Promoters and UAS from opine synthase genes
The Biotechnology Research and Development Corporation and the Purdue Research Foundation co-own patents granted in the U.S., Australia and Russia. The United States and the Australian patents are directed to chimeric regulatory regions containing promoters and UAS derived from the opine genes mas and ocs of Agrobacterium tumefaciens. The UAS are essential for the transcription of the opine genes in natural conditions. The promoters of mas and ocs are themselves weak promoters, but linking UAS regions to them increases their activity and they behave in a more constitutive fashion.
Definition of promoter and UAS
A UAS is defined in these patents in functional terms as a cis-acting element that in the native state is usually at least 100 bp upstream of the native transcriptional start site and can exert influence on gene expression.
A promoter is not precisely defined in the specification, but it is referred to as a DNA sequence required for the transcription of genes that contains a functional TATA box and which directs the expression of a gene. Thus, the promoter has both structural and functional elements.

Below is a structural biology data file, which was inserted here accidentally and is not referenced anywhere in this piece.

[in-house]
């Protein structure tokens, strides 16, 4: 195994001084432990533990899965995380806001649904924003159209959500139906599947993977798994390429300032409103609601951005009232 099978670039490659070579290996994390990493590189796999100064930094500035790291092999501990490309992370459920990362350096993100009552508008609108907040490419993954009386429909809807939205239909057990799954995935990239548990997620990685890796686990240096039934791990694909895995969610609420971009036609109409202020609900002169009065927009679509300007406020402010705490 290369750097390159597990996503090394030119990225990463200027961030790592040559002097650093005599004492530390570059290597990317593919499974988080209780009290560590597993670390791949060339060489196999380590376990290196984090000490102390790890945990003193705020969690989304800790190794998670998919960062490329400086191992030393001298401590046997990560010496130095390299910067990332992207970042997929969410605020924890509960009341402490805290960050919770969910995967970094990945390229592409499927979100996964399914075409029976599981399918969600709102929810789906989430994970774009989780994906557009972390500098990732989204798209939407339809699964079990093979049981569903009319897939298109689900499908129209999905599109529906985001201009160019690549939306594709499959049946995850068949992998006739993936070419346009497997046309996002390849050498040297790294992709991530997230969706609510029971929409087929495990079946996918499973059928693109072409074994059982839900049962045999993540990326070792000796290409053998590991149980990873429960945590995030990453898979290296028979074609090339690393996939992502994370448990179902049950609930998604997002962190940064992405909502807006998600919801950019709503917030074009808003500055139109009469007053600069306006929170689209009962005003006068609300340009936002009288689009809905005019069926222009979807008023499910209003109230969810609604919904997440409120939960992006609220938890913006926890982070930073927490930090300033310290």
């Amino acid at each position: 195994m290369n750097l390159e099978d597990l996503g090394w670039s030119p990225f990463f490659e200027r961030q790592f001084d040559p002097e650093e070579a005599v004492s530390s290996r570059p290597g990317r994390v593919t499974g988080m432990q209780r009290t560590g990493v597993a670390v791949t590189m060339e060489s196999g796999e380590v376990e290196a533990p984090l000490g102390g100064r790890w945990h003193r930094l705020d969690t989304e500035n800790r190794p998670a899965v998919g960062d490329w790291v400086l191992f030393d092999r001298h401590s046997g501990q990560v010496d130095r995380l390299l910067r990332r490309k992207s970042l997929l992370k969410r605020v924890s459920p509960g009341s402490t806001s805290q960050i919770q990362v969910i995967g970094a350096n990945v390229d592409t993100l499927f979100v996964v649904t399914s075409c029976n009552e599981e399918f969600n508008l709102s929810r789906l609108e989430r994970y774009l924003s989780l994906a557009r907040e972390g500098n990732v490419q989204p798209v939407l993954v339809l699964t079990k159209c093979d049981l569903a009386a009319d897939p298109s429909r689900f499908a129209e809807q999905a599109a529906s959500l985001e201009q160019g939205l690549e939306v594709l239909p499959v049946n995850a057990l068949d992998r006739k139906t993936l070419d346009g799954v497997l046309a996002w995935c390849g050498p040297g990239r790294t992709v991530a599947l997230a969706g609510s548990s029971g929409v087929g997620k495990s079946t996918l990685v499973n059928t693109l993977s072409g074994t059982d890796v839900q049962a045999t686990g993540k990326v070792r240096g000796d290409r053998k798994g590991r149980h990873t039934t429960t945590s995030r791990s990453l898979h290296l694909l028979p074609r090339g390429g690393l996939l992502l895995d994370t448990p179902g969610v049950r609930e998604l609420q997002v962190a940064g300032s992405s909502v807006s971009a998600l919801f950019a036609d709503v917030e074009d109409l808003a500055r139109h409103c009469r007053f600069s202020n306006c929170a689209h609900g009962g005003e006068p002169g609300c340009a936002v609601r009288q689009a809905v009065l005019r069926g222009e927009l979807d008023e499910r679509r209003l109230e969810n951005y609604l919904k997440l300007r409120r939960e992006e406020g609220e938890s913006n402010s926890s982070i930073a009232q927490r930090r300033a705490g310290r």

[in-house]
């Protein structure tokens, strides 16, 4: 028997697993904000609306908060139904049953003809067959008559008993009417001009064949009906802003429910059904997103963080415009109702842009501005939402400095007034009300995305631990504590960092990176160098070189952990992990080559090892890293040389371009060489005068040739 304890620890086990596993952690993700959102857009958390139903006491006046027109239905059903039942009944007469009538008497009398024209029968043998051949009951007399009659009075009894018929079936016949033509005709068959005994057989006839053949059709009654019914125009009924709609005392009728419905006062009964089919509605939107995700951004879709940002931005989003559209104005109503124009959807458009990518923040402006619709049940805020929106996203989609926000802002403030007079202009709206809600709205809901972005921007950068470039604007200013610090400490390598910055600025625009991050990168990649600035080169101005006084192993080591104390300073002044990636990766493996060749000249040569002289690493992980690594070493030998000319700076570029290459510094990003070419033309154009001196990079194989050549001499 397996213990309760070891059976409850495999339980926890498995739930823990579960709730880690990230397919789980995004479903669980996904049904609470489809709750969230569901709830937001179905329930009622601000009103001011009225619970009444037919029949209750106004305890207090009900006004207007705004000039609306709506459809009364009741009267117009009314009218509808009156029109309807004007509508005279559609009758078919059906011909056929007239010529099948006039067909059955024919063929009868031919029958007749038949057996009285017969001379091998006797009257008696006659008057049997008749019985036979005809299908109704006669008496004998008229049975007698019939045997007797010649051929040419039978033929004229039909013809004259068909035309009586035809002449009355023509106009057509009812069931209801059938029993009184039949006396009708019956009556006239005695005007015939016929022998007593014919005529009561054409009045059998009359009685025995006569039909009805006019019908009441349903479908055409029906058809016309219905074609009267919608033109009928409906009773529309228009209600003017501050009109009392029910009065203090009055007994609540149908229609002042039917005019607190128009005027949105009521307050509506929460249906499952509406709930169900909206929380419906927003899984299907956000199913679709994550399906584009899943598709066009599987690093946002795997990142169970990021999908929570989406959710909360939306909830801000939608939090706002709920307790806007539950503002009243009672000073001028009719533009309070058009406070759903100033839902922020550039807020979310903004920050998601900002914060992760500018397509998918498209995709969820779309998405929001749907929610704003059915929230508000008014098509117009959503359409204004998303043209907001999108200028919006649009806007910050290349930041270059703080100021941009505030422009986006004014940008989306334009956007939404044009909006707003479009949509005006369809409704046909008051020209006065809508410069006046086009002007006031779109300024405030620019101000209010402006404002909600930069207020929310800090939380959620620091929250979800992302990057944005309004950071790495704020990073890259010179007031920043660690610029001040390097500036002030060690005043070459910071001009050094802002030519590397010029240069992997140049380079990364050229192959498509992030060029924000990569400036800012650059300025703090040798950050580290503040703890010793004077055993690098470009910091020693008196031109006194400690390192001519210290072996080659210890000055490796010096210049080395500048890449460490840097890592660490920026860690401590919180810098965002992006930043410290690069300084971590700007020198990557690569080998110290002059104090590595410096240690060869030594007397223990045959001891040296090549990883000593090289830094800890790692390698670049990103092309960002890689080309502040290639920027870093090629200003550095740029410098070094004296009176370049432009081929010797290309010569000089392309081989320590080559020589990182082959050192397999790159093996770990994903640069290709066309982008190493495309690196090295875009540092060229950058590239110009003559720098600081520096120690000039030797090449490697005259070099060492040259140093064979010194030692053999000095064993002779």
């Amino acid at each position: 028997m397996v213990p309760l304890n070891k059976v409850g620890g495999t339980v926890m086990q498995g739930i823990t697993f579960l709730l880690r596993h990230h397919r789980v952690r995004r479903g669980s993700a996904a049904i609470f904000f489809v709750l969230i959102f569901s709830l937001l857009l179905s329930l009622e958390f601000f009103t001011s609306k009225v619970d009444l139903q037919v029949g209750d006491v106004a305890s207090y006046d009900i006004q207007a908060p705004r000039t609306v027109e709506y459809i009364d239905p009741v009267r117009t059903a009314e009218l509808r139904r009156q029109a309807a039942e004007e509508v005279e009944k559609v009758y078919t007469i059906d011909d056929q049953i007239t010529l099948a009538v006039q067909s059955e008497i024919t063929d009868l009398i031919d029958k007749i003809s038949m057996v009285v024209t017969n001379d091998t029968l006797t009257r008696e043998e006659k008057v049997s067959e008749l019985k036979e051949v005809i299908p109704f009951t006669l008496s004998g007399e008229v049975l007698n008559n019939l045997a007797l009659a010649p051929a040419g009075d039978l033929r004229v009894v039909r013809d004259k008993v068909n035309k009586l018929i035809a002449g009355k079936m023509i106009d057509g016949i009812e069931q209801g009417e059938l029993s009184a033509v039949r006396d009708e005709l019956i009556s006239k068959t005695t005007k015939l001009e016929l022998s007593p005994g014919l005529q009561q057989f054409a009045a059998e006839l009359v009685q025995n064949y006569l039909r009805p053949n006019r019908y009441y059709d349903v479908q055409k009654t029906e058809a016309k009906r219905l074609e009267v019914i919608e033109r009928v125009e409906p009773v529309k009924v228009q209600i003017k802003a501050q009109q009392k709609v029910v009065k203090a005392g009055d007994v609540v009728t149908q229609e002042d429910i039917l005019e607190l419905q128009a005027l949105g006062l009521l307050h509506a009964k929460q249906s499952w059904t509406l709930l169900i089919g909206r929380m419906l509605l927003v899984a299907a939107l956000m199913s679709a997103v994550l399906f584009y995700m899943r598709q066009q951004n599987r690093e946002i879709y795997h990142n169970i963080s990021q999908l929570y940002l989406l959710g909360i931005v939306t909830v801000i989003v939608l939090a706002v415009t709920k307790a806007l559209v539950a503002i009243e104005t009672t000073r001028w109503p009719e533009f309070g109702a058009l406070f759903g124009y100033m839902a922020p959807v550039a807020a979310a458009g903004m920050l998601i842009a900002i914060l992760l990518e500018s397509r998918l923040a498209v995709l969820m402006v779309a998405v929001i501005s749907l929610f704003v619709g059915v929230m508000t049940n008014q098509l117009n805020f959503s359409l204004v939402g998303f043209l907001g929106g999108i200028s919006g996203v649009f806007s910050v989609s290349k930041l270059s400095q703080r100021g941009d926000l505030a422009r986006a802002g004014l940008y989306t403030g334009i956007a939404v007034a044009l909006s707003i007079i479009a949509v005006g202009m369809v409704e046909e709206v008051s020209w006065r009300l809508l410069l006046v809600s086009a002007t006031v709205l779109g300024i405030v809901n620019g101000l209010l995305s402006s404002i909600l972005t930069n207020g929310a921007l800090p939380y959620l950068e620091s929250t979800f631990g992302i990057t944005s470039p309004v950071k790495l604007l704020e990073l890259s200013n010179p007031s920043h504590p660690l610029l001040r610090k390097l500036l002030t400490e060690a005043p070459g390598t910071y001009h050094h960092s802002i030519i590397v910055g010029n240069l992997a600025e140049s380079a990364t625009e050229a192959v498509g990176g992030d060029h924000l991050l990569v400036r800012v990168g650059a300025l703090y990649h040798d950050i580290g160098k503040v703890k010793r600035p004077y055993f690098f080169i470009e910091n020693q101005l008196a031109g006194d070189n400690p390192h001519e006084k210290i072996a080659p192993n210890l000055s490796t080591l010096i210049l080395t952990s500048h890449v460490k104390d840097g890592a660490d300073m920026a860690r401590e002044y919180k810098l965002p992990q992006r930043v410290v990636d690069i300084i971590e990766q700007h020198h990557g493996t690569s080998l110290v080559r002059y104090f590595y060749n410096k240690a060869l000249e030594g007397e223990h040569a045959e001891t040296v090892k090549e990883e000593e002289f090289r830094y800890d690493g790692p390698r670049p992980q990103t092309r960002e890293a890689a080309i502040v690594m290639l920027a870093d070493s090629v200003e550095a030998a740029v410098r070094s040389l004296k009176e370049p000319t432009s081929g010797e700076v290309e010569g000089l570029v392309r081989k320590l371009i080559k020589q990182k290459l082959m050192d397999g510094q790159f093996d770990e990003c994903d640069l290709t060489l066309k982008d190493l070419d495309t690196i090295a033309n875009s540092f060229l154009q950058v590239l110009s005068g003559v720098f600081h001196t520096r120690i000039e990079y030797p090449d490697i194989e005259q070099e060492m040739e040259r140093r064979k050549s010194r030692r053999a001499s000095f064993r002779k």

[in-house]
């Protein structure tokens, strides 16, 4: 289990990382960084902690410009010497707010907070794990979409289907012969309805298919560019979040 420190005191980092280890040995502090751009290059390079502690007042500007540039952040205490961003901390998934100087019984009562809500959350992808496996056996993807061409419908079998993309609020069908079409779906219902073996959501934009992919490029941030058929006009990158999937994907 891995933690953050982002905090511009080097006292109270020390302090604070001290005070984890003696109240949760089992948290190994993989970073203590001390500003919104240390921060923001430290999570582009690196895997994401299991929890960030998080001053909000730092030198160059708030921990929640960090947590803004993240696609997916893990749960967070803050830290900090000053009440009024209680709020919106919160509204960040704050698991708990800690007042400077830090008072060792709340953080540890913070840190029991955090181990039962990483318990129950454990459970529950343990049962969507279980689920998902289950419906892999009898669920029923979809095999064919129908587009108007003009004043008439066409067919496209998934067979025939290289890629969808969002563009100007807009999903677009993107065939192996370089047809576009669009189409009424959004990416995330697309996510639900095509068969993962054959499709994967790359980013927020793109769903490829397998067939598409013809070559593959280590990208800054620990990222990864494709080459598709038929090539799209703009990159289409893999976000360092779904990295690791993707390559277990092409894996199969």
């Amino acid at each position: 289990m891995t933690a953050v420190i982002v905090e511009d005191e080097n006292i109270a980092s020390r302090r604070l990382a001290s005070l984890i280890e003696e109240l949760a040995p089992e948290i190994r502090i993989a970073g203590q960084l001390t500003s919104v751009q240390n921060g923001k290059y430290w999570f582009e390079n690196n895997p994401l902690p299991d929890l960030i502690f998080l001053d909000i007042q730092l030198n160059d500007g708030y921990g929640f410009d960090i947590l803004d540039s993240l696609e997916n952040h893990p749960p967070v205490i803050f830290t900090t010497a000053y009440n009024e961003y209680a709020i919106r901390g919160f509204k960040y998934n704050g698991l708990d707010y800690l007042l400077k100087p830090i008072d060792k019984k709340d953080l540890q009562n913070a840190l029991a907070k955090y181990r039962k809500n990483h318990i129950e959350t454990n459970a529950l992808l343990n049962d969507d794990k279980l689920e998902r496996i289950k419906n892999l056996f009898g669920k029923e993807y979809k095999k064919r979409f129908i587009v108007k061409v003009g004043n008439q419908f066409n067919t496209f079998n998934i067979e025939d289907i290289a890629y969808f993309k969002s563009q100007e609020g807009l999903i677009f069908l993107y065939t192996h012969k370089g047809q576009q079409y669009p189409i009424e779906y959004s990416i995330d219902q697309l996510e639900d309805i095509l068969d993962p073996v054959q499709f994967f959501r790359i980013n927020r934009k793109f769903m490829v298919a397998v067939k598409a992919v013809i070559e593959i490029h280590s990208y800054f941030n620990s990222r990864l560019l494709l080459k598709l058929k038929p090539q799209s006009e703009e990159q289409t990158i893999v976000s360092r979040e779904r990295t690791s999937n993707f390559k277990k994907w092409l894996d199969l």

Approximate scope of protection
The chimeric regulatory regions claimed in the U.S. patent combine promoters and UAS elements as follows:
- a promoter and an UAS from a mas gene and at least one UAS from an ocs gene;
- a promoter from a mas gene and at least 3 UAS elements from an ocs gene; and
- a promoter and an UAS from a mas gene and at least 3 UAS elements from an ocs gene.
The Australian patent claims more combinations of promoters and UAS elements than the U.S. patent. In contrast with the U.S. patent, the promoters and UAS of some of the regulatory regions claimed in the Australian patent derive from any opine synthase gene. It also includes a claim to a regulatory region formed by a promoter and a UAS, both derived from amas gene.
Cassettes and methods for the expression of a foreign gene in a plant using the described chimeric regulatory regions are also claimed in both the U.S. and the Australian patents. Some of the cassettes are used for inducible expression of a gene of interest in a plant. Transgenic plants containing some of the cassettes are also claimed.
Some bibliographic data and a summary of the independent claims of the granted patents are presented in the table on the following page.